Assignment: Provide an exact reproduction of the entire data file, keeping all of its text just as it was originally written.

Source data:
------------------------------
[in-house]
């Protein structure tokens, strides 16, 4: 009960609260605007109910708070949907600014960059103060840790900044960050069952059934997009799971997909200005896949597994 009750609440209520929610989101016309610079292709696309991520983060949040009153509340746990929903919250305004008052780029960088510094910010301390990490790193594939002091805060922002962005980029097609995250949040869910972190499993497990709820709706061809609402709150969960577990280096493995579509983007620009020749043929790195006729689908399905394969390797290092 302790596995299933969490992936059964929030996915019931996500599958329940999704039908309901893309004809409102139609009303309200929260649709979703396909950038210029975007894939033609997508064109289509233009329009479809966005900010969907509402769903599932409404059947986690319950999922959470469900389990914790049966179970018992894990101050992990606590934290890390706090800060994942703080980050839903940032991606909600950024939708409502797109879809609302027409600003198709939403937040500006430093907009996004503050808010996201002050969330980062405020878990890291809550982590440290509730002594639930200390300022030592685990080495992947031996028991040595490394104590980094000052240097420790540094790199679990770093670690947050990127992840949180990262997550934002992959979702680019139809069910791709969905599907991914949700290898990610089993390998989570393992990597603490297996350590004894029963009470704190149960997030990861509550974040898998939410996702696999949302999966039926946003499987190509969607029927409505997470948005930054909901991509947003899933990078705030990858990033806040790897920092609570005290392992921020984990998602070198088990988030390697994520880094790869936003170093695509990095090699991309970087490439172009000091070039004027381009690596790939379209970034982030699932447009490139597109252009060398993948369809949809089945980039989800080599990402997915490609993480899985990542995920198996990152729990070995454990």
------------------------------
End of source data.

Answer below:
[in-house]
């Protein structure tokens, strides 16, 4: 009960609260605007109910708070949907600014960059103060840790900044960050069952059934997009799971997909200005896949597994 009750609440209520929610989101016309610079292709696309991520983060949040009153509340746990929903919250305004008052780029960088510094910010301390990490790193594939002091805060922002962005980029097609995250949040869910972190499993497990709820709706061809609402709150969960577990280096493995579509983007620009020749043929790195006729689908399905394969390797290092 302790596995299933969490992936059964929030996915019931996500599958329940999704039908309901893309004809409102139609009303309200929260649709979703396909950038210029975007894939033609997508064109289509233009329009479809966005900010969907509402769903599932409404059947986690319950999922959470469900389990914790049966179970018992894990101050992990606590934290890390706090800060994942703080980050839903940032991606909600950024939708409502797109879809609302027409600003198709939403937040500006430093907009996004503050808010996201002050969330980062405020878990890291809550982590440290509730002594639930200390300022030592685990080495992947031996028991040595490394104590980094000052240097420790540094790199679990770093670690947050990127992840949180990262997550934002992959979702680019139809069910791709969905599907991914949700290898990610089993390998989570393992990597603490297996350590004894029963009470704190149960997030990861509550974040898998939410996702696999949302999966039926946003499987190509969607029927409505997470948005930054909901991509947003899933990078705030990858990033806040790897920092609570005290392992921020984990998602070198088990988030390697994520880094790869936003170093695509990095090699991309970087490439172009000091070039004027381009690596790939379209970034982030699932447009490139597109252009060398993948369809949809089945980039989800080599990402997915490609993480899985990542995920198996990152729990070995454990």